July 24th, 2011
12:02 PM ET
It was March 19, 2007. Amy Winehouse's album, "Back to Black," had just dropped in the U.S., and this was our first up-close and personal look at the talented, but obviously troubled star we'd heard so much about.
As the music from her borrowed band, the Dap-Kings, filled The Roxy in West Hollywood, she somewhat demurely stepped out onto the tiny stage. She was petite - sporting a teal strapless dress, exaggerated cat-eye make-up and an impressive beehive that looked like it could easily house a whole family of crows.
At 23, Winehouse was endearingly awkward, like a newborn colt - all bony elbows and unsure movements. But the girl could sing.
We watched her from underneath the Crow's Nest - where the soundboard is, and where they stash celebrities who don't want to be seen. The music was infectious, an appealing throwback to '60s girl groups like The Shangri-Las, The Ronettes and The Shirelles. As the show progressed, Winehouse's behavior became more erratic. She left the stage several times and started stumbling around, leading to a couple of wardrobe malfunctions involving her ample tattooed bosom.
Her single, "Rehab," was gaining traction on American radio, and when she finally launched into it, a tall blonde woman in front of us said to a man standing next to her, "It was genius for her to do a song called 'Rehab.'"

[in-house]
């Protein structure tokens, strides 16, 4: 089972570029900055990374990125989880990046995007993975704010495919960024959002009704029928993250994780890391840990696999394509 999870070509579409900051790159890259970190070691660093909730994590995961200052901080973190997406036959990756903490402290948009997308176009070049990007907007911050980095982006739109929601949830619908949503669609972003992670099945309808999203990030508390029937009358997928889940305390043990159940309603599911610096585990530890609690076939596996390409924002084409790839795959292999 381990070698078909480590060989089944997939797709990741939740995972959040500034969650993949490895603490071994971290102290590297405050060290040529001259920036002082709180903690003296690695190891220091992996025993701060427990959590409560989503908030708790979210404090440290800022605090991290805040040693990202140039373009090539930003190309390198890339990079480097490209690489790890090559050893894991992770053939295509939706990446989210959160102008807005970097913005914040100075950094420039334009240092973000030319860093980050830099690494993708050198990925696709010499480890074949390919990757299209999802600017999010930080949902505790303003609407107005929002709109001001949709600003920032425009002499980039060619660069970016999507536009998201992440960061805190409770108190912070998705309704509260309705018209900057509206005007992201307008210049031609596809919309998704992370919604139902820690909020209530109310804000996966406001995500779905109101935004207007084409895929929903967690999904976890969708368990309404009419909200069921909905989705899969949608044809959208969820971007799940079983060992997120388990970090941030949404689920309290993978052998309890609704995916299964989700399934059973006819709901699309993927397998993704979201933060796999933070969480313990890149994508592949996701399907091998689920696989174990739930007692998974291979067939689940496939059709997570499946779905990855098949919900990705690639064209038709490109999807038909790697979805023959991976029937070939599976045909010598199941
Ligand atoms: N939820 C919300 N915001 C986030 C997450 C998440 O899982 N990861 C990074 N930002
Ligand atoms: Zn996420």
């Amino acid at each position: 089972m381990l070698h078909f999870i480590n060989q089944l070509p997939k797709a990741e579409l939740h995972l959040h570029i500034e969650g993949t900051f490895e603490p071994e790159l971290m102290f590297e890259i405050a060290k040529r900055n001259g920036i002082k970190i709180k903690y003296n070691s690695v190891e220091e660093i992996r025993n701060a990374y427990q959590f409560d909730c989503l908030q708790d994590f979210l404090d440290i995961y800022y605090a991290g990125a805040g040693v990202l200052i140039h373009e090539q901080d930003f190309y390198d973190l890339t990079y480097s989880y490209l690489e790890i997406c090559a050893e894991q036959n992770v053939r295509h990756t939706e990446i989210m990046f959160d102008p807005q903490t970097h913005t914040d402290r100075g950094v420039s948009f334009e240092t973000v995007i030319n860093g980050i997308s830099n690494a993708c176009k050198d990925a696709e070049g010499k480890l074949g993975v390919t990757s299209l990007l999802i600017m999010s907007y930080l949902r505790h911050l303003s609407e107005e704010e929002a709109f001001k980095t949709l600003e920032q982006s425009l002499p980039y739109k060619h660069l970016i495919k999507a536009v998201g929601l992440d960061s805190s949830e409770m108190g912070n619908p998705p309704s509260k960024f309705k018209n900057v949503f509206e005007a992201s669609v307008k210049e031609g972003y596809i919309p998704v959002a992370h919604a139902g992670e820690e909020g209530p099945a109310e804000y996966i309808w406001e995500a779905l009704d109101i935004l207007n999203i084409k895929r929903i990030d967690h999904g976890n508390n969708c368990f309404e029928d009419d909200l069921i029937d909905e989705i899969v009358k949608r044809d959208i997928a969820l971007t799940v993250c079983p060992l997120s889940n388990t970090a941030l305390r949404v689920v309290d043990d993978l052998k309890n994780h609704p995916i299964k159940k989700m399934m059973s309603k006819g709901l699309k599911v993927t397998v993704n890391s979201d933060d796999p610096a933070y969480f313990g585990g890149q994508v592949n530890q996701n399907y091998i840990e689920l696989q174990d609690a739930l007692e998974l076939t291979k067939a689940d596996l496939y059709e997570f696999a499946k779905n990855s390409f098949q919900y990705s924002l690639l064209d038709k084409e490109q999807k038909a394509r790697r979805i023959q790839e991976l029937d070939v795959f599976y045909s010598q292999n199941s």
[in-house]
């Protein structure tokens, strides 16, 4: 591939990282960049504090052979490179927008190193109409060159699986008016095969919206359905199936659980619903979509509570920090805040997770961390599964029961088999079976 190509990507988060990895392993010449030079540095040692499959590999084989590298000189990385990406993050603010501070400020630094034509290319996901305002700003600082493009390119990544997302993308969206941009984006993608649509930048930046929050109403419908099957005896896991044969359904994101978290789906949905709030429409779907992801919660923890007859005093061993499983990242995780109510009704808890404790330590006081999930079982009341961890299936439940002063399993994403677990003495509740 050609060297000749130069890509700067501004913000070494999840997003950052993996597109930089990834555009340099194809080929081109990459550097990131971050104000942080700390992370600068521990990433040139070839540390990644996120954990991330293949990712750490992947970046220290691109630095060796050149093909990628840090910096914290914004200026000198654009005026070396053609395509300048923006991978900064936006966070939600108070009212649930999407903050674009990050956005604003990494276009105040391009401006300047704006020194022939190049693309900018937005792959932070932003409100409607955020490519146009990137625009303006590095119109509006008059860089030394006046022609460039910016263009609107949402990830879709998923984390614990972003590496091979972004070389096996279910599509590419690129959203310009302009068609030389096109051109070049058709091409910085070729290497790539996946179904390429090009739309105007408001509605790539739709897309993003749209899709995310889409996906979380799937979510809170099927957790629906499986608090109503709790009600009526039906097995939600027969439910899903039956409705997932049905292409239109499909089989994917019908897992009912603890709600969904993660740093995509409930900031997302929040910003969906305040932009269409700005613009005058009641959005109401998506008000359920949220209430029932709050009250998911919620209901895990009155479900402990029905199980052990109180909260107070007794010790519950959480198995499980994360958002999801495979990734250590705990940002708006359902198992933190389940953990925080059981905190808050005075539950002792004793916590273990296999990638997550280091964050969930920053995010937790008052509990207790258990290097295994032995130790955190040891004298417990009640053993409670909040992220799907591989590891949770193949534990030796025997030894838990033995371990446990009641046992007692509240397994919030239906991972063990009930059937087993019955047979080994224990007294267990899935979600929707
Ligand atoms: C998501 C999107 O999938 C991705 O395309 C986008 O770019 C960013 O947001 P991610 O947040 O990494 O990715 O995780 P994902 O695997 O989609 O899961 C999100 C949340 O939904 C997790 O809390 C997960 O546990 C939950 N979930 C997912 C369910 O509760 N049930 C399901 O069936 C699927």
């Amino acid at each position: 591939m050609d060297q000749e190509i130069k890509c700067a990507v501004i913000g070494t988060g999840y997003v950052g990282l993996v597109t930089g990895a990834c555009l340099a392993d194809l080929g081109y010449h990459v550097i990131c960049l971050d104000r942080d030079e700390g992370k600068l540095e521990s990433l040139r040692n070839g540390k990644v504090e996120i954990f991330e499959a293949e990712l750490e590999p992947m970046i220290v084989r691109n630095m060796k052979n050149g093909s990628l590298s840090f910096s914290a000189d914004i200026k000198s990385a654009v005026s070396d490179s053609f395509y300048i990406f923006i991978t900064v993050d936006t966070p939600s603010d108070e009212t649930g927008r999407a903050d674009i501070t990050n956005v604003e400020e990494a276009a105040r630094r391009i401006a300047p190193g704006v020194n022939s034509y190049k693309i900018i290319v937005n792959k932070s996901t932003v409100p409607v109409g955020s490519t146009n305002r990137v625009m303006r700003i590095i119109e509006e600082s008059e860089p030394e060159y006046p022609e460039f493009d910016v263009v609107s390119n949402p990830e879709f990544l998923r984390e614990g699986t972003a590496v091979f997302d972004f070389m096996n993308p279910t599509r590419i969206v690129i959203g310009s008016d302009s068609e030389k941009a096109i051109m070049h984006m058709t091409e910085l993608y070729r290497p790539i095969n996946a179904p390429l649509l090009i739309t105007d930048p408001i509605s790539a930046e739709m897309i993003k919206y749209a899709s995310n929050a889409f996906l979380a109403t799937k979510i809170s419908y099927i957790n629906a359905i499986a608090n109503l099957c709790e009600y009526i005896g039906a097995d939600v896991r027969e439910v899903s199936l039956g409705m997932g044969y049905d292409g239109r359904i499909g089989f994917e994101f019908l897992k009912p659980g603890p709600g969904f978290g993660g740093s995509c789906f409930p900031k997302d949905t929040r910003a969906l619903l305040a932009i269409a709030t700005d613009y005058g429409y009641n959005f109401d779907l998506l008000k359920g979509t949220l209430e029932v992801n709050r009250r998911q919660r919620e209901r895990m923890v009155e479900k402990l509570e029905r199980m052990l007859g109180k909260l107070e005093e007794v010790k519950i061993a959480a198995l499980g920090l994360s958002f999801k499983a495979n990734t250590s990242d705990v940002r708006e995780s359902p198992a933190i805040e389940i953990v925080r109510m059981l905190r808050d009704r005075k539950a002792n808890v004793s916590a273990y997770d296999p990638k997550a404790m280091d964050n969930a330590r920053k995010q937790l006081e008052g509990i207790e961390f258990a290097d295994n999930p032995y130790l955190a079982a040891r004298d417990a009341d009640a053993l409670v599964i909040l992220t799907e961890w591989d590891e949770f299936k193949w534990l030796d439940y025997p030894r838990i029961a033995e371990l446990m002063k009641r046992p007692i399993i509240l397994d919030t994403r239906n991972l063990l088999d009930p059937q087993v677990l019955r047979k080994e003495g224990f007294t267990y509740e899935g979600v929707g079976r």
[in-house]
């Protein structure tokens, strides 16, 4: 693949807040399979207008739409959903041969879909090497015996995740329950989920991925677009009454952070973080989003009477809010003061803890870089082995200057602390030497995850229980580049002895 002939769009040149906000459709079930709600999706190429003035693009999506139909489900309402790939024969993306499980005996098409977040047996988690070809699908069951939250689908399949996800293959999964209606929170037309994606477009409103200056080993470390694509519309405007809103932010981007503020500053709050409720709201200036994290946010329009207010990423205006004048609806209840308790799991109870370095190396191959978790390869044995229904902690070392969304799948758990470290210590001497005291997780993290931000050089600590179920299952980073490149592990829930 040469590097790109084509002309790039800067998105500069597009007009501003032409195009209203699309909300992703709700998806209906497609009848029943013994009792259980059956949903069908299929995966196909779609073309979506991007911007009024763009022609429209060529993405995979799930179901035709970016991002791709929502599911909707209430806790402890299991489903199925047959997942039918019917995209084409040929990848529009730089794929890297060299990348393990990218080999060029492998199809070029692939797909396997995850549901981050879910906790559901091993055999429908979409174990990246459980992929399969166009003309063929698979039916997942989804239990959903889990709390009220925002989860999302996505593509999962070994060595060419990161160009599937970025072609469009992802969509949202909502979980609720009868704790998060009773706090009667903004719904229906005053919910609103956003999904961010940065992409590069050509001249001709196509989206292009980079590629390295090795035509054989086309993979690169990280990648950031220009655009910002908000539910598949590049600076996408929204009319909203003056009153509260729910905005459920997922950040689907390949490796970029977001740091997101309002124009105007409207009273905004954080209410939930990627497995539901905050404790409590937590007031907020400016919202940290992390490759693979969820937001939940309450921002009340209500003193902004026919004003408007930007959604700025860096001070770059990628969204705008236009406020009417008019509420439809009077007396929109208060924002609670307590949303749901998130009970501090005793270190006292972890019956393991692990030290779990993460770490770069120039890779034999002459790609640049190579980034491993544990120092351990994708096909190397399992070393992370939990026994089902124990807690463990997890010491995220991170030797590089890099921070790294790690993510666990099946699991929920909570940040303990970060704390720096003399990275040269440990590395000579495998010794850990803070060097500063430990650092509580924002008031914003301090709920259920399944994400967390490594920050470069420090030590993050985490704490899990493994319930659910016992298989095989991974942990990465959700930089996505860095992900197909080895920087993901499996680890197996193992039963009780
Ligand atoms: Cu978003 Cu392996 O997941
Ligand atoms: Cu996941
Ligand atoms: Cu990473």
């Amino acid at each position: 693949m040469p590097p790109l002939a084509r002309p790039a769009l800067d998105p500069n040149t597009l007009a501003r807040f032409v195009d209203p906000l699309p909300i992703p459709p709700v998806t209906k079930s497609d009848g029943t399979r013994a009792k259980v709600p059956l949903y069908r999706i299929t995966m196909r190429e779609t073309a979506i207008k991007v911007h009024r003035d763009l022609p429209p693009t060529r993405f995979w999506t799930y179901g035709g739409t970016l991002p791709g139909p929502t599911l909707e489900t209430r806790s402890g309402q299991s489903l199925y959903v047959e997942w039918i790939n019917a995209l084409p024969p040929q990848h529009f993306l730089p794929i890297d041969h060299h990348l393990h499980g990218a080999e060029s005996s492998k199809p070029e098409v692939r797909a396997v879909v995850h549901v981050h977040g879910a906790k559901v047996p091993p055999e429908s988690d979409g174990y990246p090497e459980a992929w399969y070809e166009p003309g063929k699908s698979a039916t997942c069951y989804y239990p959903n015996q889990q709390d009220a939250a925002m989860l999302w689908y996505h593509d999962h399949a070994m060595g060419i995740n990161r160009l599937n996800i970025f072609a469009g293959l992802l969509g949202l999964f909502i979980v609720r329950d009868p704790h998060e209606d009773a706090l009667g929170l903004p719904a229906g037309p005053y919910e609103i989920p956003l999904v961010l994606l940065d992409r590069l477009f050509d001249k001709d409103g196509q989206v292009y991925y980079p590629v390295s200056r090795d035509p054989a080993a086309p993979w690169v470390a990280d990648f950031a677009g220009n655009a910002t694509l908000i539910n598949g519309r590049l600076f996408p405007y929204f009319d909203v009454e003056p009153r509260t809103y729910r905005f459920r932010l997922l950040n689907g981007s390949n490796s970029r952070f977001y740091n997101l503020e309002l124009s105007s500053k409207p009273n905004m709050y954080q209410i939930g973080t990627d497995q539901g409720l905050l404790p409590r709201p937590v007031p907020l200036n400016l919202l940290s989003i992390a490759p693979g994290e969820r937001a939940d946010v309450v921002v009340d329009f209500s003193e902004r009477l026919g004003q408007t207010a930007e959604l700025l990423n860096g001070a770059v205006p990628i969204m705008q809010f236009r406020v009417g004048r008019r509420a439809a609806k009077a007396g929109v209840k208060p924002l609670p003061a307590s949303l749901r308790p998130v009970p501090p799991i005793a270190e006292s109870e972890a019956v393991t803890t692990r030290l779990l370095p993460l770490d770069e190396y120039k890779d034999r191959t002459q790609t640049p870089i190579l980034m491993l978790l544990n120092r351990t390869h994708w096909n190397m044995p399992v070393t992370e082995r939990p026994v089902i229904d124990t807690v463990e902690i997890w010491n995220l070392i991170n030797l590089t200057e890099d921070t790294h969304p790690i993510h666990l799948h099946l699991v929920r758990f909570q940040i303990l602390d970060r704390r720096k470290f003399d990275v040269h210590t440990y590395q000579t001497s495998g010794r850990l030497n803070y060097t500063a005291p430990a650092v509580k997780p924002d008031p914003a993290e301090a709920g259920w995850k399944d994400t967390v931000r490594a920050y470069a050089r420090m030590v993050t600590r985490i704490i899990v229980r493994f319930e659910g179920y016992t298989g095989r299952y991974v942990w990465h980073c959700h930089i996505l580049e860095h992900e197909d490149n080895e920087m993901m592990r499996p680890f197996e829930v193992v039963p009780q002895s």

"Do you think she'll ever go?" asked the man, who had pink hair.
"No, she's not ready yet," replied the woman in a somewhat matter-of-fact tone. Her speaking voice sounded oddly familiar.
I looked up. The woman was Courtney Love, and her companion was Perez Hilton, who was an early Winehouse champion in the States.
The next year, Winehouse won five trophies at "The 50th Annual Grammy Awards" - including "Best New Artist," "Song of the Year" and "Record of the Year." But the days leading up to the live telecast were a cliffhanger of sorts: Would Amy Winehouse be in good enough shape to attend?
"You use the word 'excitement,' but I remember a tremendous amount of drama, uncertainty and anxiety," Recording Academy CEO Neil Portnow told CNN's Kareen Wynter Saturday afternoon.
The first step was getting her from London to Los Angeles for the ceremony, and it involved teams of lawyers on both sides of the Atlantic.
"She didn't have a visa. It was denied," Portnow recalls. "It became a 'Will She or Won't She' scenario. But how long could we hold out? Two days before the show, 'Okay, we have a visa' - but it was too late to get to L.A., rehearse, etc. We ended up having to find a studio in London."
Surrounded by family and friends at Pinewood Studios in London, Winehouse performed two songs on the Golden Anniversary of the Grammys. The first tune was "You Know I'm No Good." The second was "Rehab" - but this time, it was more of a joyful sing-along than a defiant gesture about addiction.
Immediately after her performance, "Rehab" was named "Record of the Year." Winehouse had beat out Beyonce, Foo Fighters, Rihanna and Justin Timberlake for the trophy. She was stunned. Mouth agape, she fell into the arms of her backup singers. Her father, Mitch, piled on. The crowd in London chanted, "Amy! Amy!"
With her arm around her mother, Janis Winehouse managed a few emotional words of thanks - even giving a shout-out to her husband at the time, "my Blake incarcerated." Even at her most triumphant, Amy Winehouse was woefully inarticulate. But as a singer, she was something else. Unfortunately for Amy, she was a human being, as well.
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